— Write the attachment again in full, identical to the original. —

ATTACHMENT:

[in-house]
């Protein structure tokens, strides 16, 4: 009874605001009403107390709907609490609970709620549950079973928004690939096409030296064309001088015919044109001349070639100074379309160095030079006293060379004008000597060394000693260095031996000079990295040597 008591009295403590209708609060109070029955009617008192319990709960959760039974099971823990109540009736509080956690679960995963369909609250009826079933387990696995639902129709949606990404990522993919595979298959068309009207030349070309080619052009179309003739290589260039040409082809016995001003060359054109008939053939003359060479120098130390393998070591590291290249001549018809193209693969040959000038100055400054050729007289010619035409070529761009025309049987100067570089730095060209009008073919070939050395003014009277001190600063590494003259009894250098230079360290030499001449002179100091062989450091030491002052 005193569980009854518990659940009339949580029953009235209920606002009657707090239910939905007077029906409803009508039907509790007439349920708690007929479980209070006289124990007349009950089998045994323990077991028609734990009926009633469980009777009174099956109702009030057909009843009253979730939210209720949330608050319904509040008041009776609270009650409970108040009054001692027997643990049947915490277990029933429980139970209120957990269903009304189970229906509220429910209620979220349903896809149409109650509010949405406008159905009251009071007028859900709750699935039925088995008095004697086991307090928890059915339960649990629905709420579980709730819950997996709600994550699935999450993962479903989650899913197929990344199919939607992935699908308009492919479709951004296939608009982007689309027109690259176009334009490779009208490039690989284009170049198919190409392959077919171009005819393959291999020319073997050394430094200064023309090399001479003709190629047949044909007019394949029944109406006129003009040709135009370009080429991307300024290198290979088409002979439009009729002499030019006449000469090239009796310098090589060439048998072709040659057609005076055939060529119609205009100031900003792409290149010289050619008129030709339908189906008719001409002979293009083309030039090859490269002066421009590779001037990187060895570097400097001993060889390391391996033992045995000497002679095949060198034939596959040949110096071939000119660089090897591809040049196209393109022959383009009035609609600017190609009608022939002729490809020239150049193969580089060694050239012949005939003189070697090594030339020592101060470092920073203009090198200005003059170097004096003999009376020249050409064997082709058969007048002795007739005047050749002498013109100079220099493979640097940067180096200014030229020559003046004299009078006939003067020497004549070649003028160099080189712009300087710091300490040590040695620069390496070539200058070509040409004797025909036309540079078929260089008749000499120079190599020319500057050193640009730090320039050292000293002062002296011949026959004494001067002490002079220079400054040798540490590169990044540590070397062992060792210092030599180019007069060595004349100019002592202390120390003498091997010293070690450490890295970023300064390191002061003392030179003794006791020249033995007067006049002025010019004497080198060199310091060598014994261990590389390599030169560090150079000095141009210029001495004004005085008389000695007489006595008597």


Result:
[in-house]
């Protein structure tokens, strides 16, 4: 009874605001009403107390709907609490609970709620549950079973928004690939096409030296064309001088015919044109001349070639100074379309160095030079006293060379004008000597060394000693260095031996000079990295040597 008591009295403590209708609060109070029955009617008192319990709960959760039974099971823990109540009736509080956690679960995963369909609250009826079933387990696995639902129709949606990404990522993919595979298959068309009207030349070309080619052009179309003739290589260039040409082809016995001003060359054109008939053939003359060479120098130390393998070591590291290249001549018809193209693969040959000038100055400054050729007289010619035409070529761009025309049987100067570089730095060209009008073919070939050395003014009277001190600063590494003259009894250098230079360290030499001449002179100091062989450091030491002052 005193569980009854518990659940009339949580029953009235209920606002009657707090239910939905007077029906409803009508039907509790007439349920708690007929479980209070006289124990007349009950089998045994323990077991028609734990009926009633469980009777009174099956109702009030057909009843009253979730939210209720949330608050319904509040008041009776609270009650409970108040009054001692027997643990049947915490277990029933429980139970209120957990269903009304189970229906509220429910209620979220349903896809149409109650509010949405406008159905009251009071007028859900709750699935039925088995008095004697086991307090928890059915339960649990629905709420579980709730819950997996709600994550699935999450993962479903989650899913197929990344199919939607992935699908308009492919479709951004296939608009982007689309027109690259176009334009490779009208490039690989284009170049198919190409392959077919171009005819393959291999020319073997050394430094200064023309090399001479003709190629047949044909007019394949029944109406006129003009040709135009370009080429991307300024290198290979088409002979439009009729002499030019006449000469090239009796310098090589060439048998072709040659057609005076055939060529119609205009100031900003792409290149010289050619008129030709339908189906008719001409002979293009083309030039090859490269002066421009590779001037990187060895570097400097001993060889390391391996033992045995000497002679095949060198034939596959040949110096071939000119660089090897591809040049196209393109022959383009009035609609600017190609009608022939002729490809020239150049193969580089060694050239012949005939003189070697090594030339020592101060470092920073203009090198200005003059170097004096003999009376020249050409064997082709058969007048002795007739005047050749002498013109100079220099493979640097940067180096200014030229020559003046004299009078006939003067020497004549070649003028160099080189712009300087710091300490040590040695620069390496070539200058070509040409004797025909036309540079078929260089008749000499120079190599020319500057050193640009730090320039050292000293002062002296011949026959004494001067002490002079220079400054040798540490590169990044540590070397062992060792210092030599180019007069060595004349100019002592202390120390003498091997010293070690450490890295970023300064390191002061003392030179003794006791020249033995007067006049002025010019004497080198060199310091060598014994261990590389390599030169560090150079000095141009210029001495004004005085008389000695007489006595008597």